Sounds Good Explores the Difficulty of Change and Self-Improvement
Humans are known to be creatures of habit, but not all habits are beneficial or conducive to our future goals. Dr. Michael Bordieri, professor of psychology at Murray State University, visits Sounds Good to explore what makes consistency in life changes so difficult to achieve and what steps we can take to reach that goal, resolution, or new sense of self.
Routines are often created to better assist us in our professional, academic, and even social lives. Some are created out of convenience, and others are developed to promote consistency within our busy day to day schedules. However, humans' propensity for habitual behavior can often become an obstacle when it comes to breaking out of bad habits or routines -- such as quitting smoking or drinking, losing weight, increasing physical fitness, or changing diets. Dr. Michael Bordieri describes the hang ups involved with major life changes as uncomfortable self reflections: " Changing things about ourselves also means coming into contact with what we don't like about ourselves."
Everyone is susceptible to needing changes in their lives, whether it's physical, emotional, mental, financial, or otherwise. Yet various forms of quick-fixes to change, such as hyponosis or motivational pills, permeate our society. A universal desire to change painlessly and quickly, and misperceptions regarding the journeys of others around us, have created a culture that demands personal alterations with none of the stress or discomfort. Dr. Michael Bordieri suggests that this associated discomfort is the key to overcoming old habits and forging new routines.
Motivation varies day by day, and there is no specific trick to ensure speedy goal achievement. Rather than forcing oneself to develop the skills thought to be necessary for a specific goal, Dr. Bordieri suggests that a more beneficial skill would be to be realistic about change and its difficult nature. A resiliency to the tougher aspects of change, including uncertainty and perturbation, is often necessary for consistent, positive shifts in personal behavior. Honest self-reflection, including an open-minded approach to less favorable aspects of oneself, is also crucial.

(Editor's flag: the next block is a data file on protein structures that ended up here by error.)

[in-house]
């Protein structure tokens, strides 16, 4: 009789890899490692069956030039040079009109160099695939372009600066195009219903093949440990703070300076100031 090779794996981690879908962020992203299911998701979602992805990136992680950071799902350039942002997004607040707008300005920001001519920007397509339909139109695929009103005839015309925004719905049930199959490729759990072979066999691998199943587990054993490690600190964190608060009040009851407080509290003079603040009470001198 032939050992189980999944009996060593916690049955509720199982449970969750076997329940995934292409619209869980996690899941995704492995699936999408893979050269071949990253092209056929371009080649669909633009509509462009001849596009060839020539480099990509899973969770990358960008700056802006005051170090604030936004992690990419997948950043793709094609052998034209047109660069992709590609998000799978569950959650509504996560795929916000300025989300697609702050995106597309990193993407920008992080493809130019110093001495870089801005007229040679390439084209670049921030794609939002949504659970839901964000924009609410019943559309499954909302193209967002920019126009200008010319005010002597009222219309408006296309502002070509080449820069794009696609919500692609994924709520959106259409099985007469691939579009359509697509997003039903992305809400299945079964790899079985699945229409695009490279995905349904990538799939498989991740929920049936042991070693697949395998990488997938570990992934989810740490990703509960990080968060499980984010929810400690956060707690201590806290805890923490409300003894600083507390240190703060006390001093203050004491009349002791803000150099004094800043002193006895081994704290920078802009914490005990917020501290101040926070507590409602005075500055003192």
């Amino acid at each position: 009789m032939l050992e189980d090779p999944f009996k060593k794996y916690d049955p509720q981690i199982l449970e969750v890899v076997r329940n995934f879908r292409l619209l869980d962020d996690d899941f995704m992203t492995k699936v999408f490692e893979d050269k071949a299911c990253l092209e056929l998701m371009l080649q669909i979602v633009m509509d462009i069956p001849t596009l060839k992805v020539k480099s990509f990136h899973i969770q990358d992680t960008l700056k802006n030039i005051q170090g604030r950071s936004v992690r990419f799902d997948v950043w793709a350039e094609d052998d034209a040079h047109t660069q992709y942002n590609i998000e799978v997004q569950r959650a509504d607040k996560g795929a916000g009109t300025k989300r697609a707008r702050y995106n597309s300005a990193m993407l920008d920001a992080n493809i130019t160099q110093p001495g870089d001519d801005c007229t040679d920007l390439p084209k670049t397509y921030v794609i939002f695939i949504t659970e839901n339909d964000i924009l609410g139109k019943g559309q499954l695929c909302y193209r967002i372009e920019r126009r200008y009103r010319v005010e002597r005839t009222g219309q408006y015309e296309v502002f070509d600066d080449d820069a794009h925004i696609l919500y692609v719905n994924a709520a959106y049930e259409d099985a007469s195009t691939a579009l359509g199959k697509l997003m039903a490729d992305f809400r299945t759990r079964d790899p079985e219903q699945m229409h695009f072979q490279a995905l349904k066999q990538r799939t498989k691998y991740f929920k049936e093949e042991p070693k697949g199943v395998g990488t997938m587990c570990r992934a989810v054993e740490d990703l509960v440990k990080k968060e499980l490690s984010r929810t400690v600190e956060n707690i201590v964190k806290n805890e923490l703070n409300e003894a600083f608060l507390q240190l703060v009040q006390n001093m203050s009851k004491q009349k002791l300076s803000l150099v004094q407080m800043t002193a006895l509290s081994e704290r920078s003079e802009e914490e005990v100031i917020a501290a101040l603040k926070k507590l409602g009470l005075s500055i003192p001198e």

Dr. Michael Bordieri suggests other methods, beyond resiliency to discomfort, that might catalyze a new or difficult change. Self compassion, or being kind to oneself even in the face of difficulty, is one of these methods. Self compassion does not mean resignation of a goal still not achieved after a certain amount of time. Rather, it involves recognizing that no one is perfect, and creating space and patience to be okay with that as the distance to an end goal ebbs and flows. Mindfulness is also beneficial in achieving change. Deliberately setting aside time each day to notice and acknowledge all thoughts and feelings, both positive and negative, can have extremely powerful effects on the psyche. Bordieri explains that consistent mindfulness and meditation can be powerful enough to change the brain itself, including the way it responds to stress and unease.
Personal journeys towards self improvement are independent and unique to everyone. Some goals require professional or personal assistance to reach, others can be obtained through slight tweaks in a day to day routine. Whatever the case, the discomfort associated with change, while at times unpleasant, is nothing from which to shy away. Digging into the more taxing parts of personal growth and change can be the springboard off of which we can enter into new phases of life, health, and happiness.